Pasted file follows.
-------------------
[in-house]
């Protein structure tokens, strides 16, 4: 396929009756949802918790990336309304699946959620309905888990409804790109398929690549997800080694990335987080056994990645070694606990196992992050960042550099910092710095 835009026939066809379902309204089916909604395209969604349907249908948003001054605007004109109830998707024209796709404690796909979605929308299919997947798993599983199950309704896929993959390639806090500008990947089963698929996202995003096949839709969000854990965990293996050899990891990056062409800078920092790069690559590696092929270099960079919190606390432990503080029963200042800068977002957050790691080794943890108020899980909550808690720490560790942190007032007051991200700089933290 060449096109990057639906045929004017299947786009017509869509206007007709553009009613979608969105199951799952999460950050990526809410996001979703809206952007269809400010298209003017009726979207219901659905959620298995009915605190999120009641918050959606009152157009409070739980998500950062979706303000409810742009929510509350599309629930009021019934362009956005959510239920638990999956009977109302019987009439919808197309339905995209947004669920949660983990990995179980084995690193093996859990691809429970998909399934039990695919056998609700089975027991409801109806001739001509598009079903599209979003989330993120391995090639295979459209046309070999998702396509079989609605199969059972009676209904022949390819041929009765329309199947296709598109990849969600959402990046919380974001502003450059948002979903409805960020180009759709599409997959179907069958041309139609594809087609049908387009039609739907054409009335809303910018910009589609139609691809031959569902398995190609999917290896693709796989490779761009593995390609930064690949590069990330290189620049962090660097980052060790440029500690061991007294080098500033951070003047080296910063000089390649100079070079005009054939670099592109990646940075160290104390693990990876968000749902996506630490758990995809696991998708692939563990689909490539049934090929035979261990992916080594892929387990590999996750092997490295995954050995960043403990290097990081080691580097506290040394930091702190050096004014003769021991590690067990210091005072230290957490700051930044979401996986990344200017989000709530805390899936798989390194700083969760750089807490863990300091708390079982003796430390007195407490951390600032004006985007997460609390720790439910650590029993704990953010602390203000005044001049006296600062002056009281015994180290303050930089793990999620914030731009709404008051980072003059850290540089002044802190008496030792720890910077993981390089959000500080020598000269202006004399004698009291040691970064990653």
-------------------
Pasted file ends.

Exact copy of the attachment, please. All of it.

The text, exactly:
[in-house]
């Protein structure tokens, strides 16, 4: 396929009756949802918790990336309304699946959620309905888990409804790109398929690549997800080694990335987080056994990645070694606990196992992050960042550099910092710095 835009026939066809379902309204089916909604395209969604349907249908948003001054605007004109109830998707024209796709404690796909979605929308299919997947798993599983199950309704896929993959390639806090500008990947089963698929996202995003096949839709969000854990965990293996050899990891990056062409800078920092790069690559590696092929270099960079919190606390432990503080029963200042800068977002957050790691080794943890108020899980909550808690720490560790942190007032007051991200700089933290 060449096109990057639906045929004017299947786009017509869509206007007709553009009613979608969105199951799952999460950050990526809410996001979703809206952007269809400010298209003017009726979207219901659905959620298995009915605190999120009641918050959606009152157009409070739980998500950062979706303000409810742009929510509350599309629930009021019934362009956005959510239920638990999956009977109302019987009439919808197309339905995209947004669920949660983990990995179980084995690193093996859990691809429970998909399934039990695919056998609700089975027991409801109806001739001509598009079903599209979003989330993120391995090639295979459209046309070999998702396509079989609605199969059972009676209904022949390819041929009765329309199947296709598109990849969600959402990046919380974001502003450059948002979903409805960020180009759709599409997959179907069958041309139609594809087609049908387009039609739907054409009335809303910018910009589609139609691809031959569902398995190609999917290896693709796989490779761009593995390609930064690949590069990330290189620049962090660097980052060790440029500690061991007294080098500033951070003047080296910063000089390649100079070079005009054939670099592109990646940075160290104390693990990876968000749902996506630490758990995809696991998708692939563990689909490539049934090929035979261990992916080594892929387990590999996750092997490295995954050995960043403990290097990081080691580097506290040394930091702190050096004014003769021991590690067990210091005072230290957490700051930044979401996986990344200017989000709530805390899936798989390194700083969760750089807490863990300091708390079982003796430390007195407490951390600032004006985007997460609390720790439910650590029993704990953010602390203000005044001049006296600062002056009281015994180290303050930089793990999620914030731009709404008051980072003059850290540089002044802190008496030792720890910077993981390089959000500080020598000269202006004399004698009291040691970064990653």